But Voyager has also launched us into phase two – and I’m not quite sure what to call it yet, but it’s equally exciting. I’m particularly excited about a prophecy that’s given really minor attention in the scope of the book, but that I think will turn out to be incredibly important for this phase.

And as always, its so great to see Jamie and Claire’s relationship. Gah I love Jamie! The things he says! I actually marked a couple because they need to show up in a “That’s What He Said” post if I ever get around to it.

I don’t think I felt nearly as much emotion as I did in the earlier books – I just am not as blown away I guess. But I did laugh and get anxious a fair bit. And I am suffering, as I always, with the tendency to think in Jamie’s Scottish accent now. Perhaps even more so thanks to listening rather than reading. I have to say, I really enjoyed Davina Porter’s voices – which I didn’t think I would now that I’ve been watching the show and have their voices in mind. She does a good job and made this daunting book quite enjoyable, despite being 45 hours long.

If you haven’t started this series yet, I do recommend it. If, like me, you enjoyed the first couple and stalled out – pick it back up, you’ll enjoy this next phase of Jamie and Claire’s adventure.

4 stars Pretty Great

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About Diana Gabaldon

Diana Gabaldon is the author of the award-winning, #1 NYT-bestselling OUTLANDER novels, described by Salon magazine as “the smartest historical sci-fi adventure-romance story ever written by a science Ph.D. with a background in scripting “Scrooge McDuck” comics.”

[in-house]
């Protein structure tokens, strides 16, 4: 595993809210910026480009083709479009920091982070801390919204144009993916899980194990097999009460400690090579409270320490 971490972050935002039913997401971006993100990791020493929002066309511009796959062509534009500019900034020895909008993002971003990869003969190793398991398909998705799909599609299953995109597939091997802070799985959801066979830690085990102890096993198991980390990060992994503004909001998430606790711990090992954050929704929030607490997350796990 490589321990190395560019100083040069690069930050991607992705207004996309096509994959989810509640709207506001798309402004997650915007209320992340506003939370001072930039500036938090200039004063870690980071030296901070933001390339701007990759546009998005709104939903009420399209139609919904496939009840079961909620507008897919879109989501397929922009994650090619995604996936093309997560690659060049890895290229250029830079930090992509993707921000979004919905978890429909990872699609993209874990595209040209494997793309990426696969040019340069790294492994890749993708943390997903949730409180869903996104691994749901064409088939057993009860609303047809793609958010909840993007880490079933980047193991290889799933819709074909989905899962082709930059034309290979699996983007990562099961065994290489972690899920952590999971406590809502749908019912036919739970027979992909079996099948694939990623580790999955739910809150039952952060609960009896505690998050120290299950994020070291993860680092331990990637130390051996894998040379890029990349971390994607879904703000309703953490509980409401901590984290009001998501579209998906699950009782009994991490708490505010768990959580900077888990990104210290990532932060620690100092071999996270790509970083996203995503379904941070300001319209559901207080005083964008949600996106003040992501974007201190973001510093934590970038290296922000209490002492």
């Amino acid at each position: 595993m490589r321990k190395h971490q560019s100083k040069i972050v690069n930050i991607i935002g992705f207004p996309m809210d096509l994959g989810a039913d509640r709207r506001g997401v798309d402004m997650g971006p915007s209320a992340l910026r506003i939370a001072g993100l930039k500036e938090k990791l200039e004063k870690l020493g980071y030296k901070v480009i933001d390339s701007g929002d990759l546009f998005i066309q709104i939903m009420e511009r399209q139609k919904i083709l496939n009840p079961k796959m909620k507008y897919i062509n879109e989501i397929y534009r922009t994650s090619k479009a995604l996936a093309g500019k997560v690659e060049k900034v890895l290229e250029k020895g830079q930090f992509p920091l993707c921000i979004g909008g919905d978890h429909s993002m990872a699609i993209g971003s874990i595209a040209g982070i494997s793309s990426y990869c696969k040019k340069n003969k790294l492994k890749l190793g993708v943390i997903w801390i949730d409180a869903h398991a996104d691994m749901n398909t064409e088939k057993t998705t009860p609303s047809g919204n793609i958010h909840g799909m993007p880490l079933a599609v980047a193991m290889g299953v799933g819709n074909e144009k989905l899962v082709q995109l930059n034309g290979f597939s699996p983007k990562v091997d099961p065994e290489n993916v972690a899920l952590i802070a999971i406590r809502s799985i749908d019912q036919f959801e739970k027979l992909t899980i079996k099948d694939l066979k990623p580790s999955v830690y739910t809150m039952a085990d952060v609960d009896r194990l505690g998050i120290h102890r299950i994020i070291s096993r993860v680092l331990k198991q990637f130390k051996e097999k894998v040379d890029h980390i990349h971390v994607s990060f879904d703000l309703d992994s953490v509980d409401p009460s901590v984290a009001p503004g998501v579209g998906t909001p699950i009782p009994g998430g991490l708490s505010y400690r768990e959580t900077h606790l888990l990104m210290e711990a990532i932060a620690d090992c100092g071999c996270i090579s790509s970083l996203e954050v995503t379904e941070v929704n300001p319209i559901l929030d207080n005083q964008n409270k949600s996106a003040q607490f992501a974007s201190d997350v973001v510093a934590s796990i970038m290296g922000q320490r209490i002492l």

The adventure began in 1991 with the classic OUTLANDER (“historical fiction with a Moebius twist”), has continued through six more New York Times-bestselling novels–DRAGONFLY IN AMBER, VOYAGER, DRUMS OF AUTUMN, THE FIERY CROSS, A BREATH OF SNOW AND ASHES, and AN ECHO IN THE BONE, with nineteen million copies in print worldwide

The series is published in 26 countries and 23 languages, and includes a nonfiction (well, relatively) companion volume, THE OUTLANDISH COMPANION, which provides details on the settings, background, characters, research, and writing of the novels. Gabaldon (it’s pronounced “GAA-bull-dohn”—rhymes with “stone”) has also written several books in a sub-series featuring Lord John Grey (a major minor character from the main series): LORD JOHN AND THE PRIVATE MATTER, LORD JOHN AND THE BROTHERHOOD OF THE BLADE, and LORD JOHN AND THE HAND OF DEVILS. Another Lord John book, LORD JOHN AND THE SCOTTISH PRISONER, will probably be published in 2011).

Returning to her comic-book roots, she has also written a graphic novel titled THE EXILE (set within the OUTLANDER universe and featuring the main characters from OUTLANDER), but told from the viewpoint of Jamie Fraser and his godfather, Murtagh. The graphic novel is illustrated by Hoang Nguyen, published by Del-Rey.